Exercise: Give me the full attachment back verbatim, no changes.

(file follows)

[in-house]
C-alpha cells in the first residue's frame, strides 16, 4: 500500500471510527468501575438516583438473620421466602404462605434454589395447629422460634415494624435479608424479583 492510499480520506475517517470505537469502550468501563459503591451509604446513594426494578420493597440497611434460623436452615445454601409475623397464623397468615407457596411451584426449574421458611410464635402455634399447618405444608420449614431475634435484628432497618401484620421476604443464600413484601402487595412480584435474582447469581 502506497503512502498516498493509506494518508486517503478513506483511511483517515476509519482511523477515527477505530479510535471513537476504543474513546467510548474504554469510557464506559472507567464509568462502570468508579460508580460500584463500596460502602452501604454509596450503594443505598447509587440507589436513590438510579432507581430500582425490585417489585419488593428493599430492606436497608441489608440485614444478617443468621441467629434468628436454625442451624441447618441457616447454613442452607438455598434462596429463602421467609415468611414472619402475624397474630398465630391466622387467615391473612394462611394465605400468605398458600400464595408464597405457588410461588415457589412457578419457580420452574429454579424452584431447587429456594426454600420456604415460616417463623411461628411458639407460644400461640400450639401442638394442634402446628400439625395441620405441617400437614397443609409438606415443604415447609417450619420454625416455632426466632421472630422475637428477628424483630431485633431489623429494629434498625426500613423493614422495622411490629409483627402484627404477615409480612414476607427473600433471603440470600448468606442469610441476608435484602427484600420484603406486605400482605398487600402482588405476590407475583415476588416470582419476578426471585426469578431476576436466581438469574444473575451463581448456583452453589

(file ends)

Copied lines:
[in-house]
C-alpha cells in the first residue's frame, strides 16, 4: 500500500471510527468501575438516583438473620421466602404462605434454589395447629422460634415494624435479608424479583 492510499480520506475517517470505537469502550468501563459503591451509604446513594426494578420493597440497611434460623436452615445454601409475623397464623397468615407457596411451584426449574421458611410464635402455634399447618405444608420449614431475634435484628432497618401484620421476604443464600413484601402487595412480584435474582447469581 502506497503512502498516498493509506494518508486517503478513506483511511483517515476509519482511523477515527477505530479510535471513537476504543474513546467510548474504554469510557464506559472507567464509568462502570468508579460508580460500584463500596460502602452501604454509596450503594443505598447509587440507589436513590438510579432507581430500582425490585417489585419488593428493599430492606436497608441489608440485614444478617443468621441467629434468628436454625442451624441447618441457616447454613442452607438455598434462596429463602421467609415468611414472619402475624397474630398465630391466622387467615391473612394462611394465605400468605398458600400464595408464597405457588410461588415457589412457578419457580420452574429454579424452584431447587429456594426454600420456604415460616417463623411461628411458639407460644400461640400450639401442638394442634402446628400439625395441620405441617400437614397443609409438606415443604415447609417450619420454625416455632426466632421472630422475637428477628424483630431485633431489623429494629434498625426500613423493614422495622411490629409483627402484627404477615409480612414476607427473600433471603440470600448468606442469610441476608435484602427484600420484603406486605400482605398487600402482588405476590407475583415476588416470582419476578426471585426469578431476576436466581438469574444473575451463581448456583452453589